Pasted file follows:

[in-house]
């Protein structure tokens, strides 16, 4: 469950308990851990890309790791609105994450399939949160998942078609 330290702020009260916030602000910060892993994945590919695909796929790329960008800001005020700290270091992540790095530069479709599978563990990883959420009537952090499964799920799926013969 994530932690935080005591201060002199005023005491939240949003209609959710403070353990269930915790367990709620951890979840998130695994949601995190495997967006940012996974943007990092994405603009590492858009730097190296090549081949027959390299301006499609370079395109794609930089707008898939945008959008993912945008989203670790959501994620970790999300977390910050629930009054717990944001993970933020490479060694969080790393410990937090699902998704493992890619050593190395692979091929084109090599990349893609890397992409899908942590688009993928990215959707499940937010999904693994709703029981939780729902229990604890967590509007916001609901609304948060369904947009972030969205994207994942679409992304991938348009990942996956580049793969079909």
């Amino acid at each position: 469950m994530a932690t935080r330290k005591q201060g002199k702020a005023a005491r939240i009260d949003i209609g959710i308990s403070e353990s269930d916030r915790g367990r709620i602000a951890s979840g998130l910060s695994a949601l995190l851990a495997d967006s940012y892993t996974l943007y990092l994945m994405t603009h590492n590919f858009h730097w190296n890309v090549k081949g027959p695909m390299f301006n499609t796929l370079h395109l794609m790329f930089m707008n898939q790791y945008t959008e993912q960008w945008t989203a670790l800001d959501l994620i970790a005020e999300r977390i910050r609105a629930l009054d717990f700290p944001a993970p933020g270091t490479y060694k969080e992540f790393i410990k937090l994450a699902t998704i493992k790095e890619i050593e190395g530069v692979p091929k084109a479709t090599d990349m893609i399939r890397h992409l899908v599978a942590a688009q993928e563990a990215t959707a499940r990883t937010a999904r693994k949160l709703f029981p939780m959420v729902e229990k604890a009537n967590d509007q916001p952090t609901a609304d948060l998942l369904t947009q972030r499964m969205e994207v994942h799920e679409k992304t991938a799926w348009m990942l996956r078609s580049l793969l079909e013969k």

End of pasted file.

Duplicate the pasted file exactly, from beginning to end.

[in-house]
């Protein structure tokens, strides 16, 4: 469950308990851990890309790791609105994450399939949160998942078609 330290702020009260916030602000910060892993994945590919695909796929790329960008800001005020700290270091992540790095530069479709599978563990990883959420009537952090499964799920799926013969 994530932690935080005591201060002199005023005491939240949003209609959710403070353990269930915790367990709620951890979840998130695994949601995190495997967006940012996974943007990092994405603009590492858009730097190296090549081949027959390299301006499609370079395109794609930089707008898939945008959008993912945008989203670790959501994620970790999300977390910050629930009054717990944001993970933020490479060694969080790393410990937090699902998704493992890619050593190395692979091929084109090599990349893609890397992409899908942590688009993928990215959707499940937010999904693994709703029981939780729902229990604890967590509007916001609901609304948060369904947009972030969205994207994942679409992304991938348009990942996956580049793969079909």
């Amino acid at each position: 469950m994530a932690t935080r330290k005591q201060g002199k702020a005023a005491r939240i009260d949003i209609g959710i308990s403070e353990s269930d916030r915790g367990r709620i602000a951890s979840g998130l910060s695994a949601l995190l851990a495997d967006s940012y892993t996974l943007y990092l994945m994405t603009h590492n590919f858009h730097w190296n890309v090549k081949g027959p695909m390299f301006n499609t796929l370079h395109l794609m790329f930089m707008n898939q790791y945008t959008e993912q960008w945008t989203a670790l800001d959501l994620i970790a005020e999300r977390i910050r609105a629930l009054d717990f700290p944001a993970p933020g270091t490479y060694k969080e992540f790393i410990k937090l994450a699902t998704i493992k790095e890619i050593e190395g530069v692979p091929k084109a479709t090599d990349m893609i399939r890397h992409l899908v599978a942590a688009q993928e563990a990215t959707a499940r990883t937010a999904r693994k949160l709703f029981p939780m959420v729902e229990k604890a009537n967590d509007q916001p952090t609901a609304d948060l998942l369904t947009q972030r499964m969205e994207v994942h799920e679409k992304t991938a799926w348009m990942l996956r078609s580049l793969l079909e013969k």